When using a unit of work with JTA, you should also use the advanced API getActiveUnitOfWork method, as described in Integrating the Unit of Work with an External Transaction Service.

Creating an Object

When you create new objects in the unit of work, use the registerObject method to ensure that the unit of work writes the objects to the database at commit time.

The unit of work calculates commit order using foreign key information from one-to-one and one-to-many mappings. If you encounter constraint problems during a commit transaction, verify your mapping definitions. The order in which you register objects with the registerObject method does not affect the commit order.

Creating an Object: Preferred Method and Creating an Object: Alternative Method examples show how to create and persist a simple object (without relationships) using the clone returned by the unit of work registerObject method.


Creating an Object: Preferred Method

UnitOfWork uow = session.acquireUnitOfWork();
Pet pet = new Pet();
Pet petClone = (Pet)uow.registerObject(pet);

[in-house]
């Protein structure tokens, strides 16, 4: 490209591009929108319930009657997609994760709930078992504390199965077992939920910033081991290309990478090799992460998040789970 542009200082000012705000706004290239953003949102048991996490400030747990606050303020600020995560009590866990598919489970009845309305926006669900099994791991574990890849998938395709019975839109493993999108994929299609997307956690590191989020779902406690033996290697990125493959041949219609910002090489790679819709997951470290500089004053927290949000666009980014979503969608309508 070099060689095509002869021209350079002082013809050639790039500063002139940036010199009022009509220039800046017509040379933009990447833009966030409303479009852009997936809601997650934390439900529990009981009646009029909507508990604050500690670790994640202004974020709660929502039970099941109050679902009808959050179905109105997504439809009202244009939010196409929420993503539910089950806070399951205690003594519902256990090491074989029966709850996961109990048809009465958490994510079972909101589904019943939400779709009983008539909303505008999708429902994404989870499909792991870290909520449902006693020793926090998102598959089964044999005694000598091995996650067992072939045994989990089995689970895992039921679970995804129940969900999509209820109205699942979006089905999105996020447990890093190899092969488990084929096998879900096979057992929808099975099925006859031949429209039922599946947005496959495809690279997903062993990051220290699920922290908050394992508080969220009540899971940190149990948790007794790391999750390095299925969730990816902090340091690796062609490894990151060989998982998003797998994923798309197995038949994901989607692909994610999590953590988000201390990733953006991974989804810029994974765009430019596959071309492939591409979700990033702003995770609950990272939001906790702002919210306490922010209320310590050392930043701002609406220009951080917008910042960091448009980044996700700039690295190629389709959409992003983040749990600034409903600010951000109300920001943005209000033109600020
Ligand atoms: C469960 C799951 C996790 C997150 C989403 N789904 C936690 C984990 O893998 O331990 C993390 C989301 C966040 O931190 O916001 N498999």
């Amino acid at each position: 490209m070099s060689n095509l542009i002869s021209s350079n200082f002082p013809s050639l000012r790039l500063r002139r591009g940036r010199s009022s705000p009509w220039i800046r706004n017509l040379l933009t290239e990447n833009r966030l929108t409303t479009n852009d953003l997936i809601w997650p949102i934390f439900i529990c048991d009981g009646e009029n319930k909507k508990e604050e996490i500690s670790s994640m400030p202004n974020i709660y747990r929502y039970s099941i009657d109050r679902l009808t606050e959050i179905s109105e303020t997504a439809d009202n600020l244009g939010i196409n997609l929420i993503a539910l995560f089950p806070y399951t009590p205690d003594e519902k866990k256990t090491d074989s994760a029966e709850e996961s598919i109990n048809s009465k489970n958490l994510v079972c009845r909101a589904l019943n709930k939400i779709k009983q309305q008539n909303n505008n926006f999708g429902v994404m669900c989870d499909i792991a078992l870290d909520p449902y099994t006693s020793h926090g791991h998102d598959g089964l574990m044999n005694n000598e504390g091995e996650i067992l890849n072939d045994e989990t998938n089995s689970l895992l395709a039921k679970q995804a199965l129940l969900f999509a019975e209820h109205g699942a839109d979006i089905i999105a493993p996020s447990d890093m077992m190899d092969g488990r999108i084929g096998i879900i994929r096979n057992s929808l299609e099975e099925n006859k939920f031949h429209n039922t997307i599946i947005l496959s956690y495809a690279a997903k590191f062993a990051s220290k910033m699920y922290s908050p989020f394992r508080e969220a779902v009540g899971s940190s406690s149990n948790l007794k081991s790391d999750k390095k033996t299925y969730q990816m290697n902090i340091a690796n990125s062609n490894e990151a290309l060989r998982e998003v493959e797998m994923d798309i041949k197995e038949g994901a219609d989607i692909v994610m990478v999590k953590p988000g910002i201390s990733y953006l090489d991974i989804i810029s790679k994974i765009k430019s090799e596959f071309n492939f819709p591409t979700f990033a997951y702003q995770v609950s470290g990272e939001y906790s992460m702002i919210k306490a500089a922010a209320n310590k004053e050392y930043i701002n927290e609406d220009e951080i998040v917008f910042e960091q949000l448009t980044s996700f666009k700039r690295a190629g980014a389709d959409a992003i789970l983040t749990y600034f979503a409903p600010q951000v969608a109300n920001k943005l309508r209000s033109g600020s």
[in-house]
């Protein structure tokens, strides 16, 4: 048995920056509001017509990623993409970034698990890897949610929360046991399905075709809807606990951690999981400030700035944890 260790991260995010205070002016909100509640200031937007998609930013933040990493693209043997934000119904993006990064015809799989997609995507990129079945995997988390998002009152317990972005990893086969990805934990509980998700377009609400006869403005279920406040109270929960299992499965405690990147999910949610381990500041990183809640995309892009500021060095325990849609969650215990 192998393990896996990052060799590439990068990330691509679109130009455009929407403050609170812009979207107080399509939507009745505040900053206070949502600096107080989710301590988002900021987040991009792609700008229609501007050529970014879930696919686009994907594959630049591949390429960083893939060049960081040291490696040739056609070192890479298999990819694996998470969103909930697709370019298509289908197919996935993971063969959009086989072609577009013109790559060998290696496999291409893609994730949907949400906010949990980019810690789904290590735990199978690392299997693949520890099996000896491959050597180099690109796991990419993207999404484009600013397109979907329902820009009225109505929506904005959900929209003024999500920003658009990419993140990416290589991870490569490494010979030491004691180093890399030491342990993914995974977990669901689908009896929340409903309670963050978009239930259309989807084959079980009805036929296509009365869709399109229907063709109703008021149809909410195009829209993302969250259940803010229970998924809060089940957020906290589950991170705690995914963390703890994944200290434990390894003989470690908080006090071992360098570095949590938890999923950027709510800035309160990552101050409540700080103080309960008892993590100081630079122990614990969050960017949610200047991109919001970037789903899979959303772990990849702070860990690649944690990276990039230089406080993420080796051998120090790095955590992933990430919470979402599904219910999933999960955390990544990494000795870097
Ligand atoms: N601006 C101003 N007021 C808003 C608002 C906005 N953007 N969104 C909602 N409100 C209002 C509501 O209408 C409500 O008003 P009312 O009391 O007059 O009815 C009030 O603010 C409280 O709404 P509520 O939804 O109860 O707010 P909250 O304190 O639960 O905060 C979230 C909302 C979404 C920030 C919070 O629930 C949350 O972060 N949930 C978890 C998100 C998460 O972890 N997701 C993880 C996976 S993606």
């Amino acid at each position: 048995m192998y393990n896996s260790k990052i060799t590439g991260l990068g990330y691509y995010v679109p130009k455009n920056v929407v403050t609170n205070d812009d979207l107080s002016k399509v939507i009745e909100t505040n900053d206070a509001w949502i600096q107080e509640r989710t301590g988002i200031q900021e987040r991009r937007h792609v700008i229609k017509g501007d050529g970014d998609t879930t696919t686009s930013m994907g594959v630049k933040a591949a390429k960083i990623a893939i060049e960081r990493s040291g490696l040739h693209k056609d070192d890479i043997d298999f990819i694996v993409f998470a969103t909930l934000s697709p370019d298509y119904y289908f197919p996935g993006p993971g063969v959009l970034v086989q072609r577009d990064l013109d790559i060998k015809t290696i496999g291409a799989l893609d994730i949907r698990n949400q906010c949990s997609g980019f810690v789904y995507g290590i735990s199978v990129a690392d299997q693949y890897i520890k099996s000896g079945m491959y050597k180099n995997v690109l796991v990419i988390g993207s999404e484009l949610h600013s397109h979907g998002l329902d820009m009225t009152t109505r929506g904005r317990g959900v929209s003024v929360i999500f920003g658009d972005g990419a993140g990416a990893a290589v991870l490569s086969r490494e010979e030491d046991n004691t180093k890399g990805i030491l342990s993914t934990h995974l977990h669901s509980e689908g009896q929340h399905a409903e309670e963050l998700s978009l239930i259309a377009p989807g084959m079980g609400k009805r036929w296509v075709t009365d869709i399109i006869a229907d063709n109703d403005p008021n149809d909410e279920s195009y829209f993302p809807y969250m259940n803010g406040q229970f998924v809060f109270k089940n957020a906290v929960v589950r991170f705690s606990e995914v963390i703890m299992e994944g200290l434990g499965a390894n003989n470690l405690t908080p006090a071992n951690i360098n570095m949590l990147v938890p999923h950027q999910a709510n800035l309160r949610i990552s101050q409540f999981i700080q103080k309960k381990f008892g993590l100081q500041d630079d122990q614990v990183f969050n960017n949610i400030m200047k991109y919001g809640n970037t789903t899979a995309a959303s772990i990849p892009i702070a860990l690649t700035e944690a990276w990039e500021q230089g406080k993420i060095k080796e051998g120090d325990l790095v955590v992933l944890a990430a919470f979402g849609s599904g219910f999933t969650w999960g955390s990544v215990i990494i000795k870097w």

petClone.setId(100);
petClone.setName("Fluffy");
petClone.setType("Cat");
uow.commit();

This example shows a common alternative.

Creating an Object: Alternative Method

UnitOfWork uow = session.acquireUnitOfWork();
Pet pet = new Pet();
pet.setId(100);
pet.setName("Fluffy");
pet.setType("Cat");
uow.registerObject(pet); 
uow.commit();

Both approaches produce the following SQL:

INSERT INTO PET (ID, NAME, TYPE, PET_OWN_ID) VALUES (100, 'Fluffy', 'Cat', NULL)

You should follow the Creating an Object: Preferred Method example: it gets you into the pattern of working with clones and provides the most flexibility for future code changes. Working with combinations of new objects and clones can lead to confusion and unwanted results.


Modifying an Object

In the Modifying an Object example, a Pet is read prior to a unit of work: the variable pet is the cache copy clone for that Pet. Inside the unit of work, register the cache copy to get a working copy clone, then modify the working copy clone and commit the unit of work.


Modifying an Object

// Read in any pet
Pet pet = (Pet)session.readObject(Pet.class);
UnitOfWork uow = session.acquireUnitOfWork();
Pet petClone = (Pet) uow.registerObject(pet);